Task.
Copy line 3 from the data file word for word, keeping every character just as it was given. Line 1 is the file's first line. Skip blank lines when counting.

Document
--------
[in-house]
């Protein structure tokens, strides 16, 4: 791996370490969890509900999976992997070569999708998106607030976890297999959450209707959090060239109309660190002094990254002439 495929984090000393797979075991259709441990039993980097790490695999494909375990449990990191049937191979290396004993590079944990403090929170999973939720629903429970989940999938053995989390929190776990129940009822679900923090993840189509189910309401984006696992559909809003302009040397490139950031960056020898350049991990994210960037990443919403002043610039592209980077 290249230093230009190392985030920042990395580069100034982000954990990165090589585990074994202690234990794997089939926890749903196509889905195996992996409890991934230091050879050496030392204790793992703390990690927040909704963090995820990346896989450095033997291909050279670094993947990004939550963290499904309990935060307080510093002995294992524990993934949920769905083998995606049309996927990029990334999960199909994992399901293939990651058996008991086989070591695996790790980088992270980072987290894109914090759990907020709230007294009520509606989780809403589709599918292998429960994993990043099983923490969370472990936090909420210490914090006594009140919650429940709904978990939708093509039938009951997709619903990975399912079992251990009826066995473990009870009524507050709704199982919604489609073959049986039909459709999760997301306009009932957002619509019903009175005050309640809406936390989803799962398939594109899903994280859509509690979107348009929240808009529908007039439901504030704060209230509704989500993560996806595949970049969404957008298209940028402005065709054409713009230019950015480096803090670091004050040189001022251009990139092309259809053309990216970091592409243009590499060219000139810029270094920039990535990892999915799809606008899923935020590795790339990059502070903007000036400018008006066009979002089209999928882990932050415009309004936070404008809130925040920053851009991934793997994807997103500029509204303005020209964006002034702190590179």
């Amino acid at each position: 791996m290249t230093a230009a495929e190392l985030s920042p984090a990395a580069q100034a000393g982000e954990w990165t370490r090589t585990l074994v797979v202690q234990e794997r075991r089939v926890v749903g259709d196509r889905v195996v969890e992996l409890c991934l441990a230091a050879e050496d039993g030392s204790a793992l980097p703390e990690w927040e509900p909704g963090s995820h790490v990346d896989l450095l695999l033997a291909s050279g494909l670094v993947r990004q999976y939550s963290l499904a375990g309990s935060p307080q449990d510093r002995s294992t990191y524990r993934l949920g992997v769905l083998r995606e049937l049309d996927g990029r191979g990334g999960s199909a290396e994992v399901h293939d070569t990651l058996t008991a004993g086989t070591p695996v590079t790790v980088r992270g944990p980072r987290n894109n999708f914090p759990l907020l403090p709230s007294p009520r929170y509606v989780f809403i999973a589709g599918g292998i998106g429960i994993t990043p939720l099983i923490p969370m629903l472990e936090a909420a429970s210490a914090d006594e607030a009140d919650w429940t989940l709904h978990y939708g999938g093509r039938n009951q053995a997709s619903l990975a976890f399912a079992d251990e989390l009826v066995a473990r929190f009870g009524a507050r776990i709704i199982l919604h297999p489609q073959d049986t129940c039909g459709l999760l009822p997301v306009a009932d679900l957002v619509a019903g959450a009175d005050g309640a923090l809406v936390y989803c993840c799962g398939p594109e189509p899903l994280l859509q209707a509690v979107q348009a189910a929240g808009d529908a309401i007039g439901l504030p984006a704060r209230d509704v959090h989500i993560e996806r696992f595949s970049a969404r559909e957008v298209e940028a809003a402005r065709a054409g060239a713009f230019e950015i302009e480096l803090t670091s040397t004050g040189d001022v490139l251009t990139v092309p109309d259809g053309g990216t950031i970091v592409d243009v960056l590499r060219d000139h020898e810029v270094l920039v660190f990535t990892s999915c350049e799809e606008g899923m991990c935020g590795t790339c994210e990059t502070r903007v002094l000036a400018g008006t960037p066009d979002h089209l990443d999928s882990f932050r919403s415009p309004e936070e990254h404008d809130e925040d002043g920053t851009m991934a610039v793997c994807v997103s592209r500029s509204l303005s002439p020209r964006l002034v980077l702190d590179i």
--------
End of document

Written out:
């Amino acid at each position: 791996m290249t230093a230009a495929e190392l985030s920042p984090a990395a580069q100034a000393g982000e954990w990165t370490r090589t585990l074994v797979v202690q234990e794997r075991r089939v926890v749903g259709d196509r889905v195996v969890e992996l409890c991934l441990a230091a050879e050496d039993g030392s204790a793992l980097p703390e990690w927040e509900p909704g963090s995820h790490v990346d896989l450095l695999l033997a291909s050279g494909l670094v993947r990004q999976y939550s963290l499904a375990g309990s935060p307080q449990d510093r002995s294992t990191y524990r993934l949920g992997v769905l083998r995606e049937l049309d996927g990029r191979g990334g999960s199909a290396e994992v399901h293939d070569t990651l058996t008991a004993g086989t070591p695996v590079t790790v980088r992270g944990p980072r987290n894109n999708f914090p759990l907020l403090p709230s007294p009520r929170y509606v989780f809403i999973a589709g599918g292998i998106g429960i994993t990043p939720l099983i923490p969370m629903l472990e936090a909420a429970s210490a914090d006594e607030a009140d919650w429940t989940l709904h978990y939708g999938g093509r039938n009951q053995a997709s619903l990975a976890f399912a079992d251990e989390l009826v066995a473990r929190f009870g009524a507050r776990i709704i199982l919604h297999p489609q073959d049986t129940c039909g459709l999760l009822p997301v306009a009932d679900l957002v619509a019903g959450a009175d005050g309640a923090l809406v936390y989803c993840c799962g398939p594109e189509p899903l994280l859509q209707a509690v979107q348009a189910a929240g808009d529908a309401i007039g439901l504030p984006a704060r209230d509704v959090h989500i993560e996806r696992f595949s970049a969404r559909e957008v298209e940028a809003a402005r065709a054409g060239a713009f230019e950015i302009e480096l803090t670091s040397t004050g040189d001022v490139l251009t990139v092309p109309d259809g053309g990216t950031i970091v592409d243009v960056l590499r060219d000139h020898e810029v270094l920039v660190f990535t990892s999915c350049e799809e606008g899923m991990c935020g590795t790339c994210e990059t502070r903007v002094l000036a400018g008006t960037p066009d979002h089209l990443d999928s882990f932050r919403s415009p309004e936070e990254h404008d809130e925040d002043g920053t851009m991934a610039v793997c994807v997103s592209r500029s509204l303005s002439p020209r964006l002034v980077l702190d590179i």